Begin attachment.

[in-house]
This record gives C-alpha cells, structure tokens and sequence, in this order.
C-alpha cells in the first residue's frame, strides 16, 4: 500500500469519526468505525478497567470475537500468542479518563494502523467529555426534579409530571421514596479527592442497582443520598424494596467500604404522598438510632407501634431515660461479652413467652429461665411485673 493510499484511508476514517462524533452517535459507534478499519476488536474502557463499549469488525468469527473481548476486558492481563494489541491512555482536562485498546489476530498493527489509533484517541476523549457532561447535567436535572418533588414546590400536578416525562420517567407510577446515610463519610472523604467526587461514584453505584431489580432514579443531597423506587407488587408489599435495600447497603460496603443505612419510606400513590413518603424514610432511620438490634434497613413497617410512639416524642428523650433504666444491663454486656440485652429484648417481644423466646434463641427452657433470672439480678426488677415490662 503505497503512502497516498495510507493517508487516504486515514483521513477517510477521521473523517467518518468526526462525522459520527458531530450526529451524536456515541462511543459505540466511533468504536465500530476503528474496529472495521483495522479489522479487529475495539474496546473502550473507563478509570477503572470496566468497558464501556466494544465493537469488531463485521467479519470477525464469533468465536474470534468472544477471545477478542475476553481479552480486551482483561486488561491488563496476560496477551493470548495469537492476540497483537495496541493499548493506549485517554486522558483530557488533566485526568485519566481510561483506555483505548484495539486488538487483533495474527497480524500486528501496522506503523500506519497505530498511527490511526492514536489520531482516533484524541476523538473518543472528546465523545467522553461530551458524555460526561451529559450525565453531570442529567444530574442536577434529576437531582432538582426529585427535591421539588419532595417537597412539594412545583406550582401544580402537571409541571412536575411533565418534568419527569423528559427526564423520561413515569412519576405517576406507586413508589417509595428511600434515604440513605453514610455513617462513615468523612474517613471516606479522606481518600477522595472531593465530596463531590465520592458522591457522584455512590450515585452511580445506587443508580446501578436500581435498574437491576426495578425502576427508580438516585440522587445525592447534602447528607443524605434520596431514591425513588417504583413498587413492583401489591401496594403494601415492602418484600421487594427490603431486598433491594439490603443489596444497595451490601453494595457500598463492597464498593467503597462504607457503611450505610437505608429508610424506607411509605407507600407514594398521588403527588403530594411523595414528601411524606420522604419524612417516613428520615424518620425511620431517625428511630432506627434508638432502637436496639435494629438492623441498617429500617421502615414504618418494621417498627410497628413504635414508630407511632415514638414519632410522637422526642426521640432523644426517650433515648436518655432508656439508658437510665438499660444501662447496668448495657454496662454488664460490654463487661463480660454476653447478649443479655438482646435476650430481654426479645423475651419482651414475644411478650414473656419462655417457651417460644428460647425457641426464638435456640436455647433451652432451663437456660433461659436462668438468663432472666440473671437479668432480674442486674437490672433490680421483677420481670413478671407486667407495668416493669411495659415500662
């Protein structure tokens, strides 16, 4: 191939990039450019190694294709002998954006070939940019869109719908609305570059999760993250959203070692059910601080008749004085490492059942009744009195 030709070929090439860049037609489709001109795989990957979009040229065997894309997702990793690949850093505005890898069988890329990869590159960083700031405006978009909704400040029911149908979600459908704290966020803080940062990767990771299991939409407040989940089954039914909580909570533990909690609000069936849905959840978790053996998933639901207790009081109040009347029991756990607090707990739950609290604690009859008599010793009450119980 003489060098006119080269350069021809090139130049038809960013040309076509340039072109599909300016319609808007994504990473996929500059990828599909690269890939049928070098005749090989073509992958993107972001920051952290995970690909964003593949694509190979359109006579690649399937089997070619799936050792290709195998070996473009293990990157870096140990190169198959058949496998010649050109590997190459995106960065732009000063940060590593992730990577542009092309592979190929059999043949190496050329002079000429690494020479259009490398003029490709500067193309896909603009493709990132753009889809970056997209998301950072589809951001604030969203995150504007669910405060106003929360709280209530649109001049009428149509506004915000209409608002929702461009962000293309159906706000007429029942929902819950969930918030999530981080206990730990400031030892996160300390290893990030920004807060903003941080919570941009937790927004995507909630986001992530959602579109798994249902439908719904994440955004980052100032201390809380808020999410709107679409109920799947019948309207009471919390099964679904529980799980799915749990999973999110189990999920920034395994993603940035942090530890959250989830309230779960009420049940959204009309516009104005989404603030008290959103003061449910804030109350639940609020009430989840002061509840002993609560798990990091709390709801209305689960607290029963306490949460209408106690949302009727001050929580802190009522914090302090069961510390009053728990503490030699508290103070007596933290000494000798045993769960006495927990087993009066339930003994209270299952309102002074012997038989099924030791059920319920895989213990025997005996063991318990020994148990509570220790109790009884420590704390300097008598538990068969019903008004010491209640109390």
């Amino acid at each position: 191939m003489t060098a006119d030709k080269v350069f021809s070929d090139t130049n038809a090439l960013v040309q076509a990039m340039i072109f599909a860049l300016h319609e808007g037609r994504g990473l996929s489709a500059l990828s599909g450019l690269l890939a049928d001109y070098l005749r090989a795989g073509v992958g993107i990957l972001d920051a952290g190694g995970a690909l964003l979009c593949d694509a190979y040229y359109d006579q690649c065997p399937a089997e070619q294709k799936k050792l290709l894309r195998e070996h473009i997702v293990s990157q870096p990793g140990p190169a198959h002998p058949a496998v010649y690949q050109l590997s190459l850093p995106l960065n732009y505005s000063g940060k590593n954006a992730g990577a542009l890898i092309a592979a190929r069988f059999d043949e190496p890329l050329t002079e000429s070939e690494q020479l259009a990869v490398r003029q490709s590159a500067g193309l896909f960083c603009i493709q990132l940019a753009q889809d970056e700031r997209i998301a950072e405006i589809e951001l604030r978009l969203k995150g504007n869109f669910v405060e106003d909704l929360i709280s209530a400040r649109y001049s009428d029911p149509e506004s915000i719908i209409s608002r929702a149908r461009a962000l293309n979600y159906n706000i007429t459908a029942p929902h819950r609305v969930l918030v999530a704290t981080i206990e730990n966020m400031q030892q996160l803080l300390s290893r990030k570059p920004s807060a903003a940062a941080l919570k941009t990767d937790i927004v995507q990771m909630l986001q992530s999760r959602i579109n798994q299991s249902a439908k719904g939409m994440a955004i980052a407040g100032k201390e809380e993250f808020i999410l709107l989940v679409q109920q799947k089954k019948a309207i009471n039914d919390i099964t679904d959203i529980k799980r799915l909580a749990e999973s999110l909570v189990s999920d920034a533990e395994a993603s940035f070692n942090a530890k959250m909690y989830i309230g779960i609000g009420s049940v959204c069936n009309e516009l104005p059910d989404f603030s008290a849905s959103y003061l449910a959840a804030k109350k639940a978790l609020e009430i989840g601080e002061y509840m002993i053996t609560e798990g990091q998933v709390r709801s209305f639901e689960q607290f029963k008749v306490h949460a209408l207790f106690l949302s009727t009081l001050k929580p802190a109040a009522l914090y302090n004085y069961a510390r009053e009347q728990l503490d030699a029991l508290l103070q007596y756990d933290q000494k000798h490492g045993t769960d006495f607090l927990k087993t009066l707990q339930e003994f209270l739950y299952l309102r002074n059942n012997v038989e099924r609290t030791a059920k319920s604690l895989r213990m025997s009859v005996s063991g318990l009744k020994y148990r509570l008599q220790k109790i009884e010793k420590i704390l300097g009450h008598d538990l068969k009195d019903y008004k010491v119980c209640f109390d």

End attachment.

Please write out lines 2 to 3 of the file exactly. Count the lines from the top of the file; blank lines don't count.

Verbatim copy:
This record gives C-alpha cells, structure tokens and sequence, in this order.
C-alpha cells in the first residue's frame, strides 16, 4: 500500500469519526468505525478497567470475537500468542479518563494502523467529555426534579409530571421514596479527592442497582443520598424494596467500604404522598438510632407501634431515660461479652413467652429461665411485673 493510499484511508476514517462524533452517535459507534478499519476488536474502557463499549469488525468469527473481548476486558492481563494489541491512555482536562485498546489476530498493527489509533484517541476523549457532561447535567436535572418533588414546590400536578416525562420517567407510577446515610463519610472523604467526587461514584453505584431489580432514579443531597423506587407488587408489599435495600447497603460496603443505612419510606400513590413518603424514610432511620438490634434497613413497617410512639416524642428523650433504666444491663454486656440485652429484648417481644423466646434463641427452657433470672439480678426488677415490662 503505497503512502497516498495510507493517508487516504486515514483521513477517510477521521473523517467518518468526526462525522459520527458531530450526529451524536456515541462511543459505540466511533468504536465500530476503528474496529472495521483495522479489522479487529475495539474496546473502550473507563478509570477503572470496566468497558464501556466494544465493537469488531463485521467479519470477525464469533468465536474470534468472544477471545477478542475476553481479552480486551482483561486488561491488563496476560496477551493470548495469537492476540497483537495496541493499548493506549485517554486522558483530557488533566485526568485519566481510561483506555483505548484495539486488538487483533495474527497480524500486528501496522506503523500506519497505530498511527490511526492514536489520531482516533484524541476523538473518543472528546465523545467522553461530551458524555460526561451529559450525565453531570442529567444530574442536577434529576437531582432538582426529585427535591421539588419532595417537597412539594412545583406550582401544580402537571409541571412536575411533565418534568419527569423528559427526564423520561413515569412519576405517576406507586413508589417509595428511600434515604440513605453514610455513617462513615468523612474517613471516606479522606481518600477522595472531593465530596463531590465520592458522591457522584455512590450515585452511580445506587443508580446501578436500581435498574437491576426495578425502576427508580438516585440522587445525592447534602447528607443524605434520596431514591425513588417504583413498587413492583401489591401496594403494601415492602418484600421487594427490603431486598433491594439490603443489596444497595451490601453494595457500598463492597464498593467503597462504607457503611450505610437505608429508610424506607411509605407507600407514594398521588403527588403530594411523595414528601411524606420522604419524612417516613428520615424518620425511620431517625428511630432506627434508638432502637436496639435494629438492623441498617429500617421502615414504618418494621417498627410497628413504635414508630407511632415514638414519632410522637422526642426521640432523644426517650433515648436518655432508656439508658437510665438499660444501662447496668448495657454496662454488664460490654463487661463480660454476653447478649443479655438482646435476650430481654426479645423475651419482651414475644411478650414473656419462655417457651417460644428460647425457641426464638435456640436455647433451652432451663437456660433461659436462668438468663432472666440473671437479668432480674442486674437490672433490680421483677420481670413478671407486667407495668416493669411495659415500662